Udaipur: A Rajput city
After our main trip to the Golden Triangle we went on to Udaipur – we could not get flights back on the right day, so we had to extend our stay.
Udaipur which lies 400 miles southwest of Delhi proved to be fascinating because it was never conquered by the Moguls and therefore unlike Delhi and Agra, which are essentially Mogul, – that is Muslim cities, Udaipur was essentially Indian – that is Hindu and was the stronghold of the Rajput princes.
Udaipur is called the ‘city of lakes’ and the big attraction are the three lakes with a palace on an island in the middle of the biggest lake. The palace is now a hotel but for security reasons it is not possible to visit the island unless you are actually staying at the hotel.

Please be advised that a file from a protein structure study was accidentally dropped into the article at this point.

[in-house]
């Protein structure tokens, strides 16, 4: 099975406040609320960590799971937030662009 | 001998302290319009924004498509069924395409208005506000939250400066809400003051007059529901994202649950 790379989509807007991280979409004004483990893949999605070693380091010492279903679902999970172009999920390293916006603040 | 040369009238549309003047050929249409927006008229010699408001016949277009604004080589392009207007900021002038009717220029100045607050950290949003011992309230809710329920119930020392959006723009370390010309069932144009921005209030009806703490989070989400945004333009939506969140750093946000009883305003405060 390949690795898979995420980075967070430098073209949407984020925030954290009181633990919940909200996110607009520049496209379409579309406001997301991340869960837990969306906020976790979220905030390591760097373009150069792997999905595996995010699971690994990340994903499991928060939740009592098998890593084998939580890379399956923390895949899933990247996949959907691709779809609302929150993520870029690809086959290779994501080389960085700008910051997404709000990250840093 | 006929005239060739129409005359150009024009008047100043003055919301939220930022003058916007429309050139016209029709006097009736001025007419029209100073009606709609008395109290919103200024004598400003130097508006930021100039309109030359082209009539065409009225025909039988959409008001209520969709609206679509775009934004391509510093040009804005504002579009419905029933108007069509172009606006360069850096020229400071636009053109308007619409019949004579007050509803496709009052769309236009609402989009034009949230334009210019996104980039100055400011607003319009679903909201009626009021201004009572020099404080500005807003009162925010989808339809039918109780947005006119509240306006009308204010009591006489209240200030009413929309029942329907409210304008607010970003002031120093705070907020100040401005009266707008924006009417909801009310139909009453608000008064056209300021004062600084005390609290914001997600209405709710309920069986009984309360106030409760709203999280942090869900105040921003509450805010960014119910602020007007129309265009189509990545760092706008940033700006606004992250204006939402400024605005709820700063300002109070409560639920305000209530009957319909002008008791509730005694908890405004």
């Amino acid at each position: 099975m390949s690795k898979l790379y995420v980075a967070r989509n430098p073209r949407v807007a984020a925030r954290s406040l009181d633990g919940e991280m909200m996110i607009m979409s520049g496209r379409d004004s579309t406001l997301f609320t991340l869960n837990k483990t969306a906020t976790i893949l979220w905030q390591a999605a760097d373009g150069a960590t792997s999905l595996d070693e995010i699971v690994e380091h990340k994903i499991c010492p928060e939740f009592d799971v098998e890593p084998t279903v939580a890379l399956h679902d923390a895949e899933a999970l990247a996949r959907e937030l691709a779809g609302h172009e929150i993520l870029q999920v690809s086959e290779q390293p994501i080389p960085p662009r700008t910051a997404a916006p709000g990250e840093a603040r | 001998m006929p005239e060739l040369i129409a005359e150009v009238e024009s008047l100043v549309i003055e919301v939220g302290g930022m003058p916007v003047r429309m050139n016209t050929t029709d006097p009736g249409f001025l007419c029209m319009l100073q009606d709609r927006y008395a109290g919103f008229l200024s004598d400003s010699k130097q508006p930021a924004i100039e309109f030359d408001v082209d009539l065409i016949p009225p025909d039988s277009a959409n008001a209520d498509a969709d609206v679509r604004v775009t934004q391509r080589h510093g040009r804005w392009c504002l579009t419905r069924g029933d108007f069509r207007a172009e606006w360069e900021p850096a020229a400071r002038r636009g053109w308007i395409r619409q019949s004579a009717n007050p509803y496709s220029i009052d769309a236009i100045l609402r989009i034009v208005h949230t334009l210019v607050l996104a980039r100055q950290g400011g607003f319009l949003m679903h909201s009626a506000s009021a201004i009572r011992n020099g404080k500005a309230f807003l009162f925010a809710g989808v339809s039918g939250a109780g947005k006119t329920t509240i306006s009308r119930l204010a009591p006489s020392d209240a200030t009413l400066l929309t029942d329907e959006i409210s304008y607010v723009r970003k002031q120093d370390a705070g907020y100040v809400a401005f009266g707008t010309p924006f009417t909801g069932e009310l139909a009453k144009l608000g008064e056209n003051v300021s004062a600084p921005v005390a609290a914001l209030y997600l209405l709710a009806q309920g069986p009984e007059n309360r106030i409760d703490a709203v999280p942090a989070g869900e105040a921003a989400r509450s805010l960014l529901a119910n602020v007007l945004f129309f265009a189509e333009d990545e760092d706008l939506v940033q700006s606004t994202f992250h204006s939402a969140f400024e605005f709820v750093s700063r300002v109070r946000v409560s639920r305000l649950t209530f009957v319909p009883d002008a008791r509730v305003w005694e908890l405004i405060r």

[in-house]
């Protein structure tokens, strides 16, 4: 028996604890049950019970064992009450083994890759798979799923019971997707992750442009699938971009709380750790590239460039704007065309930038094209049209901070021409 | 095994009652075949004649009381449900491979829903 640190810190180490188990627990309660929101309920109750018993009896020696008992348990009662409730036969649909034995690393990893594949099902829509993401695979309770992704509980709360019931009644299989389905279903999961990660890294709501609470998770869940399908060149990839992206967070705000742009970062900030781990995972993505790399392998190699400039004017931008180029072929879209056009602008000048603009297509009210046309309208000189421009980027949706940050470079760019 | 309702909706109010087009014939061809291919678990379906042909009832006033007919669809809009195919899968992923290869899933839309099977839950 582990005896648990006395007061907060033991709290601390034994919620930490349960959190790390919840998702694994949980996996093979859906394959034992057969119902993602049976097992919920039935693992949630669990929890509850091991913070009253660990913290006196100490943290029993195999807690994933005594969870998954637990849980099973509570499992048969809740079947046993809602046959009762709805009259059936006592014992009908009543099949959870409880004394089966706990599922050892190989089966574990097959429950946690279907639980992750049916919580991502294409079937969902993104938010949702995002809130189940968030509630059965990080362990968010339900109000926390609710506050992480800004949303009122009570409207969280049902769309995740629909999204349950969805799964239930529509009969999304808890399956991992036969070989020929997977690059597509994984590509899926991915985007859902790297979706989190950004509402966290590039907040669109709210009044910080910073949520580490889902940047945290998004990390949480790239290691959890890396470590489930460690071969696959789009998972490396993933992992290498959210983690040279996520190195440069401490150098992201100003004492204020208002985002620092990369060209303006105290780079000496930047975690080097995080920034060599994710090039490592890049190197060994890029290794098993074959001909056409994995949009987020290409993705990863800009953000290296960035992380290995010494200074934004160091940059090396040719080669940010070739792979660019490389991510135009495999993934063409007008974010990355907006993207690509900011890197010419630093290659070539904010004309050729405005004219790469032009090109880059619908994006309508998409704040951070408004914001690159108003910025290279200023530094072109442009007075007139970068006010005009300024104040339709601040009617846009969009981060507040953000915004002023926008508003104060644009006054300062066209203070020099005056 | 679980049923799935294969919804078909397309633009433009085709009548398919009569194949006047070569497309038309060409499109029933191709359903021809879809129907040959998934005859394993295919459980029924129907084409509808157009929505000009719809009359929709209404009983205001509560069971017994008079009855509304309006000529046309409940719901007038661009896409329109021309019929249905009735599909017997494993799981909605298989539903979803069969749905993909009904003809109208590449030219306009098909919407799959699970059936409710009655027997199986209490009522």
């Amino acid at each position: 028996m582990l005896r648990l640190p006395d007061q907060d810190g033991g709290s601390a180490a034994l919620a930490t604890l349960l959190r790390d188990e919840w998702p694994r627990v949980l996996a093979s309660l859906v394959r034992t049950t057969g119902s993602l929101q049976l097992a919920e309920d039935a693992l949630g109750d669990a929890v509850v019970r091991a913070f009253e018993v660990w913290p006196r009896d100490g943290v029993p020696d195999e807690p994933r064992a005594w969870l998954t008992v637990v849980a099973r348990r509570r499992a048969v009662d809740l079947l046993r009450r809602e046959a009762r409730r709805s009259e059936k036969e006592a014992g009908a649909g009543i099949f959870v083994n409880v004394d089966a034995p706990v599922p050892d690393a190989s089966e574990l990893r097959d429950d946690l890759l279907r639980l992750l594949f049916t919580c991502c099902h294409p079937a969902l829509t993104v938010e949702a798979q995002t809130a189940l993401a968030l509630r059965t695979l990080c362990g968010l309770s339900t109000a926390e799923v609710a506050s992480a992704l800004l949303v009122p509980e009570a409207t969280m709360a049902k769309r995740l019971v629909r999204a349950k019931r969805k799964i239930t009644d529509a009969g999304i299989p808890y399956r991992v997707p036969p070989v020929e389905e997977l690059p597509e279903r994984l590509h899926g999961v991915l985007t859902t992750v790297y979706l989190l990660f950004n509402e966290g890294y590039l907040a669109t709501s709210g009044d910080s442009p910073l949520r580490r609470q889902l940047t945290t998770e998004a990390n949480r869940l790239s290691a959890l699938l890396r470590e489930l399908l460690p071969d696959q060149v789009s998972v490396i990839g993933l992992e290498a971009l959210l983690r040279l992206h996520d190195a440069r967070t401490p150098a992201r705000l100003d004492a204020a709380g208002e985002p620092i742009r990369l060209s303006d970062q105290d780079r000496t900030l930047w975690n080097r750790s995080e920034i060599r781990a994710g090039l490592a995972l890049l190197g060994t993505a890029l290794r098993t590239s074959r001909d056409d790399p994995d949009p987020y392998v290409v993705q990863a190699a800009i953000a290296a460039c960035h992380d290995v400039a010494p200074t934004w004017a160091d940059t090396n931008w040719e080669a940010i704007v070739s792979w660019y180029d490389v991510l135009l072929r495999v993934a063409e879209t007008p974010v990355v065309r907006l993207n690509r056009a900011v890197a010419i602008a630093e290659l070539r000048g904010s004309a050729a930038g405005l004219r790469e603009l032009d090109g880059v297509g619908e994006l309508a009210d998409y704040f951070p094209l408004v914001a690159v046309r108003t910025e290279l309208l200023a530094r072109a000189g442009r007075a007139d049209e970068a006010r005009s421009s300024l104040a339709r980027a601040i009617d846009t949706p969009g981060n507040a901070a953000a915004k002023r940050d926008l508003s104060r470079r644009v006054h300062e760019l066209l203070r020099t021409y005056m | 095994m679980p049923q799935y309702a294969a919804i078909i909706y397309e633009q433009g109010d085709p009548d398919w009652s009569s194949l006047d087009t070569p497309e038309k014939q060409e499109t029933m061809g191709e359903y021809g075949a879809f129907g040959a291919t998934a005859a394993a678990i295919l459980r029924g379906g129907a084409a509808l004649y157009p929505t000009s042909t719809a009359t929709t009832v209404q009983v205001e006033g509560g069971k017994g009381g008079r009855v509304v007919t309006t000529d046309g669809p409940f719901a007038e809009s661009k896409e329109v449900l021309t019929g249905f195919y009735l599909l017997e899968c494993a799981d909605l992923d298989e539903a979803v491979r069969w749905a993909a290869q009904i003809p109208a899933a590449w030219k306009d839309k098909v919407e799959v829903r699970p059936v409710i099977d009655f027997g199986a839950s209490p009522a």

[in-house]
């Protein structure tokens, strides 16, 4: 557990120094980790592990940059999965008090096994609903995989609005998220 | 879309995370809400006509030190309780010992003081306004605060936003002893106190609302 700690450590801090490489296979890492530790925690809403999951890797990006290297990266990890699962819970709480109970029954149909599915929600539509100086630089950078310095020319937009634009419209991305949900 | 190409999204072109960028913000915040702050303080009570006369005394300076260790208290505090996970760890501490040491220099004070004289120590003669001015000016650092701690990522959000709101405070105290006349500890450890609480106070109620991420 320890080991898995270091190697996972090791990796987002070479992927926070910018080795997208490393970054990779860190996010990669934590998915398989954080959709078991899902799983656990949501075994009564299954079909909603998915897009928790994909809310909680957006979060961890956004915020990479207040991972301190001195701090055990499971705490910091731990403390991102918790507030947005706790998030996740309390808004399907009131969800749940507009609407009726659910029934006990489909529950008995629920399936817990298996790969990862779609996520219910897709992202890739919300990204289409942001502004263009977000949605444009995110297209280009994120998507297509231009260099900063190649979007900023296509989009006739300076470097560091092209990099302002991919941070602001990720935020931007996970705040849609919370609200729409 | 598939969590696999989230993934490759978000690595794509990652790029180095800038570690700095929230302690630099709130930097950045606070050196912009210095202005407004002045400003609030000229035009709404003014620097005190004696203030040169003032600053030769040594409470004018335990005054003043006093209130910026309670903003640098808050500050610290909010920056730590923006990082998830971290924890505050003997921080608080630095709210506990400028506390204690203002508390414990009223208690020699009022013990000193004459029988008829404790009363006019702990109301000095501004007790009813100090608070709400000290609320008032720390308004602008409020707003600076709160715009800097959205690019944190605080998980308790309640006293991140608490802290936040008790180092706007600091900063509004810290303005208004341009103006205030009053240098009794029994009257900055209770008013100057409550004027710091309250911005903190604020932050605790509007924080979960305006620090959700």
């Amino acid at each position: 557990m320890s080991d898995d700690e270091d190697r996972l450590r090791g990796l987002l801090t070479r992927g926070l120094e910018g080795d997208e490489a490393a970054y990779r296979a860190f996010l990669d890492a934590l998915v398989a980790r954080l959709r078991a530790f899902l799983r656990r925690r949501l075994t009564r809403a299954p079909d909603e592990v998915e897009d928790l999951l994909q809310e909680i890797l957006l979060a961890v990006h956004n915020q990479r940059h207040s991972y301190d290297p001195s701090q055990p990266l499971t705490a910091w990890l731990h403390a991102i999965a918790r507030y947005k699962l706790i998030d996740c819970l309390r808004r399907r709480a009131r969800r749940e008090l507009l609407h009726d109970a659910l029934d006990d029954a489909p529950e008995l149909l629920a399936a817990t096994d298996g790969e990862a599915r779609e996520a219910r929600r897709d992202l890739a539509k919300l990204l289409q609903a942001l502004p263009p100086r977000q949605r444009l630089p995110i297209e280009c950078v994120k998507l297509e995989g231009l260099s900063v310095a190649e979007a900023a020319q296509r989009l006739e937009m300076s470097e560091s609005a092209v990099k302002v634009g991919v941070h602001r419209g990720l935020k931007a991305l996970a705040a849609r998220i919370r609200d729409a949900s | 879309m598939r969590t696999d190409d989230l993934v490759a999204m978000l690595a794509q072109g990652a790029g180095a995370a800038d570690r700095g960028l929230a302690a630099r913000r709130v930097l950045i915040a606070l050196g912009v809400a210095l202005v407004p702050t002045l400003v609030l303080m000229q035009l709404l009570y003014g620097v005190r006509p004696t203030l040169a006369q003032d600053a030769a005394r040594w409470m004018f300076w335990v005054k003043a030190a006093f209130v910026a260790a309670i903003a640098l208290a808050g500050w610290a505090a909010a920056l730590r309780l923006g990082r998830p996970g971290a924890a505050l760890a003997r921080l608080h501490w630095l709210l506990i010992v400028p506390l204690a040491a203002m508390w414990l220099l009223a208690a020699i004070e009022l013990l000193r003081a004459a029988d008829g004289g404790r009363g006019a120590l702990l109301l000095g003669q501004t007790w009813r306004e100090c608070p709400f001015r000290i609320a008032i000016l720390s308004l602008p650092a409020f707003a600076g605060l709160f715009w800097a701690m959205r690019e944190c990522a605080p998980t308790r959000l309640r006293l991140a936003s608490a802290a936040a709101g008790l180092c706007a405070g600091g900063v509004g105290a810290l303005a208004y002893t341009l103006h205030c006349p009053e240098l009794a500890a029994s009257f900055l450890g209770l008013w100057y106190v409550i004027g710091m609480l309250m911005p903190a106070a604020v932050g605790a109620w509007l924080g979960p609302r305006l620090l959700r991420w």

However the lakes are all artificial. The guide books never mention this, but we were told this by the guide, who presumably knew what he was talking about, because any local resident which have been aware of the dams that form the lake. The main lake which is Lake Pichola was apparently formed by the local tribesmen in the 15th century, but then the local ruler decided to build the city palace beside the lake and then subsequent rulers formed two further lakes by damming them.
Certainly the geology seems all wrong for lakes. It is set in the Aravalli Hills which are metalliferous – we passed what is said to be the largest zinc factory in India between the airport and town, and the lakes are quite unlike the usual lakes formed by glacial morains.
On to the City Palace